261 Plant/Soil Processes During Restoration of Drastically Disturbed Landscapes: I

Oral Session
S05 Pedology Drastically disturbed landscapes require unique knowledge of disturbance-plant- pedologic processes in order for lands to be effectively reclaimed and managed. Such landscapes are utilized for a variety of purposes, and restoration activities are thus often site-specific. This symposium focuses on the management and restoration of drastically disturbed landscapes, and provides an opportunity for a variety of soil science disciplines to discuss techniques and site histories highlighting research from such landscapes.


Forest, Range & Wildland Soils
Tuesday, October 18, 2011: 1:00 PM-2:30 PM
Henry Gonzalez Convention Center, Room 212A

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Patrick Drohan and Jay Norton
Jay Norton
1:05 PM
Atmospheric Nitrogen Deposition On Reclaimed Soils In the Athabasca Oil Sands Region.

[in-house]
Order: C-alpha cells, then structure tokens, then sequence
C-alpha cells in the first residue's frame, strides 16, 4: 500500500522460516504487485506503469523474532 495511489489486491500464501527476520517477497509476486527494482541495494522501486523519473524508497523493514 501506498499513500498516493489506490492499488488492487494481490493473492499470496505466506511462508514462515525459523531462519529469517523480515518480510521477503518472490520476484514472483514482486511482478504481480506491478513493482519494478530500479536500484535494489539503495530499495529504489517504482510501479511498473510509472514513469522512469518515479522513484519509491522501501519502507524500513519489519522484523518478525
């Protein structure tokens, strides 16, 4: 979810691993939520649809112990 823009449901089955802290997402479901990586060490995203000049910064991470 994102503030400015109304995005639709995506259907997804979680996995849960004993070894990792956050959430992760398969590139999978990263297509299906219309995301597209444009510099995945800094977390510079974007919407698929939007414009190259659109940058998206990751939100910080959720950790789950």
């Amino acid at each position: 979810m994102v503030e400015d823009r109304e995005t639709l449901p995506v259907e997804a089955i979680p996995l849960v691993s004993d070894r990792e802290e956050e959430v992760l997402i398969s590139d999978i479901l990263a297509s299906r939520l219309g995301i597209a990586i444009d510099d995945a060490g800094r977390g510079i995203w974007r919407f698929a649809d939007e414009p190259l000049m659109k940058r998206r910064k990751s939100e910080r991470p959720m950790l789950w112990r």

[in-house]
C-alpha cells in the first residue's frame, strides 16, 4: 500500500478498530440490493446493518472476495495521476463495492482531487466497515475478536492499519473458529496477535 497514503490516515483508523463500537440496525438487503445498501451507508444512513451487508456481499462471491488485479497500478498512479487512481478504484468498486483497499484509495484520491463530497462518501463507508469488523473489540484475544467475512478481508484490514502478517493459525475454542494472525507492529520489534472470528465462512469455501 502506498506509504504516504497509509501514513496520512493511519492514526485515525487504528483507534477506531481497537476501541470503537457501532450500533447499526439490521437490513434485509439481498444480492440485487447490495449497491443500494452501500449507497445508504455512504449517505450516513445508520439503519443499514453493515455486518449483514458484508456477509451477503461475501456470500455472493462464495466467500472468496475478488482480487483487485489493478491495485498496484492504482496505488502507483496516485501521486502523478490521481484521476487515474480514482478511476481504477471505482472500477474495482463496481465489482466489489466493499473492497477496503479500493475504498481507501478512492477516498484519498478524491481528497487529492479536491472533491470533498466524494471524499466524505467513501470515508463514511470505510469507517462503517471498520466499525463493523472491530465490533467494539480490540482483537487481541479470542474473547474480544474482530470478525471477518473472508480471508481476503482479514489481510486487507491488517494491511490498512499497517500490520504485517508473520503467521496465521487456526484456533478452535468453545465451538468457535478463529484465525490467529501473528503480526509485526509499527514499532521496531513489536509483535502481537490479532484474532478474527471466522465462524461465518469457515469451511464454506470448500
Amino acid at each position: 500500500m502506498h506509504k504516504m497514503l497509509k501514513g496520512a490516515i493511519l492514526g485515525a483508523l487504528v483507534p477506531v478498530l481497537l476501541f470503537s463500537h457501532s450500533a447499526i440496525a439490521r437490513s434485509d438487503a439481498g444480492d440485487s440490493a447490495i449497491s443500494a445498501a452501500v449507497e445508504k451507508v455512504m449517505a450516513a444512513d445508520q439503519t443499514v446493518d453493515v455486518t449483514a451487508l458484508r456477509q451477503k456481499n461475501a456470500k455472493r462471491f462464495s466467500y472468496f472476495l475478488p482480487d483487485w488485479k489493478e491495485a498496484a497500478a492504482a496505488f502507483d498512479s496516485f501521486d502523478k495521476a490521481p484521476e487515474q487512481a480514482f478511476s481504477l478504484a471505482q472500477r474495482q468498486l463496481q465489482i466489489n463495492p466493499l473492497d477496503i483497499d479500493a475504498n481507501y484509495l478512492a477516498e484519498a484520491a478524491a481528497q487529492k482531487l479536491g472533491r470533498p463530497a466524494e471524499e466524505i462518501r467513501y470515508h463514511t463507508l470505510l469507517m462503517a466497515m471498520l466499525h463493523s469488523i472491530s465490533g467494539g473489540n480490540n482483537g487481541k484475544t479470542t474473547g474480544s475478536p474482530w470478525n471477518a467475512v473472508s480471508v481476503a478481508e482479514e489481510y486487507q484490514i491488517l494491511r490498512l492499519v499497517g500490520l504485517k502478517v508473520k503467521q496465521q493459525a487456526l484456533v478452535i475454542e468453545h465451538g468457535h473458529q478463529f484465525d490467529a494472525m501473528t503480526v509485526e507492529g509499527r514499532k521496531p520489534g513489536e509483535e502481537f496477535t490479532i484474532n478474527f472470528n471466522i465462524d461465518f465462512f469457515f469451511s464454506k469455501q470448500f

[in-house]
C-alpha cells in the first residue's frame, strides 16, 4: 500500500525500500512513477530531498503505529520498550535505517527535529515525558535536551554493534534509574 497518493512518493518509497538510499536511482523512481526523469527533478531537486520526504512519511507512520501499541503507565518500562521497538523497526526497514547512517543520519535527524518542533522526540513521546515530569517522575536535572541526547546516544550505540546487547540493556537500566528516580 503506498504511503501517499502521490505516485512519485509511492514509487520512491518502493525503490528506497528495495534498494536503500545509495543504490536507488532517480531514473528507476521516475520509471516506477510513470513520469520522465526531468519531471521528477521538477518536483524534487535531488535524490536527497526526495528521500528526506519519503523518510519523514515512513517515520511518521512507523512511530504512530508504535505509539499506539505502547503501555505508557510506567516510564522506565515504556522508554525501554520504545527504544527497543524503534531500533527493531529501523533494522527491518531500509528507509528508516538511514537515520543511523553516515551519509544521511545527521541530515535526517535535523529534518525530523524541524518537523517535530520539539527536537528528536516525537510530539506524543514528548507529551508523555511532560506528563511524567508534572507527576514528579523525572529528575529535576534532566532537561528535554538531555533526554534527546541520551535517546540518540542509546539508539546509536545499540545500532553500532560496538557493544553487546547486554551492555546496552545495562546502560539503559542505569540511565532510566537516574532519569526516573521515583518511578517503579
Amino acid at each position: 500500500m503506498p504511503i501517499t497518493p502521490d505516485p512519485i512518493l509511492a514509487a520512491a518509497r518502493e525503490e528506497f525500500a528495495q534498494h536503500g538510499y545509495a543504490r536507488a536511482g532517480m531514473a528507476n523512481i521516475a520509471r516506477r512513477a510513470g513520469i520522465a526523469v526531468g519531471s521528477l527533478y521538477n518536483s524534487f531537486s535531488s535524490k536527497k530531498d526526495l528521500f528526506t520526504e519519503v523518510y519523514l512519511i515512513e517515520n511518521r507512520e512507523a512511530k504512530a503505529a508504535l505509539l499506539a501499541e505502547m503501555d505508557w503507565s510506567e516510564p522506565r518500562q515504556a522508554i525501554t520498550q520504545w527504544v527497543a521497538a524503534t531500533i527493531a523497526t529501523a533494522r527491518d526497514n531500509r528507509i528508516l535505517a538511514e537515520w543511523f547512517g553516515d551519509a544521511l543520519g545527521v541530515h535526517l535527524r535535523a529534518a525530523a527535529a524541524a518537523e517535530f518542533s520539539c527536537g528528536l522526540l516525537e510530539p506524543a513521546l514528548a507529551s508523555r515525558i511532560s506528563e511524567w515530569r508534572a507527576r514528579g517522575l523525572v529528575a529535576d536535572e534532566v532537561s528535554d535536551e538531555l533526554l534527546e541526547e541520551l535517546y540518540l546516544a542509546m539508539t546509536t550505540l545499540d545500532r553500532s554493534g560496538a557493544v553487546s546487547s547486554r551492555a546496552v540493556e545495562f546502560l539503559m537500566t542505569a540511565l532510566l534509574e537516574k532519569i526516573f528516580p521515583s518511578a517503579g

Tyrel Hemsley, University of Alberta; M. Derek Mackenzie, University of Alberta; Sylvie Quideau, University of Alberta
1:35 PM
Inferring Processes From Stand Characteristics and Soil Nutrient Patterns In Reclaimed Boreal Forests.
M. Derek Mackenzie, University of Alberta; Preston Sorenson, University of Alberta; Simon Landhausser, University of Alberta; Sylvie Quideau, University of Alberta
1:50 PM
Hydrologic Modeling of Ephemeral Stream Channels In Coal Region of Eastern Kentucky.
Tanja Williamson, USGS; Carmen T. Agouridis, University of Kentucky; Christopher D. Barton, University of Kentucky; Richard C. Warner, University of Kentucky; Jeremy K. Newson, USGS; Jonathan Villines, University of Kentucky
2:05 PM
Dissolution of Phosphorus Into Pore-Water Flowing Through An Organic Soil From a Wetland Restoration Site.
Sergio M. Abit Jr., USDA-ARS; Michael Vepraskas, NC State University; Aziz Amoozegar, North Carolina State University; Owen Duckworth, North Carolina State University
2:20 PM
2:30 PM
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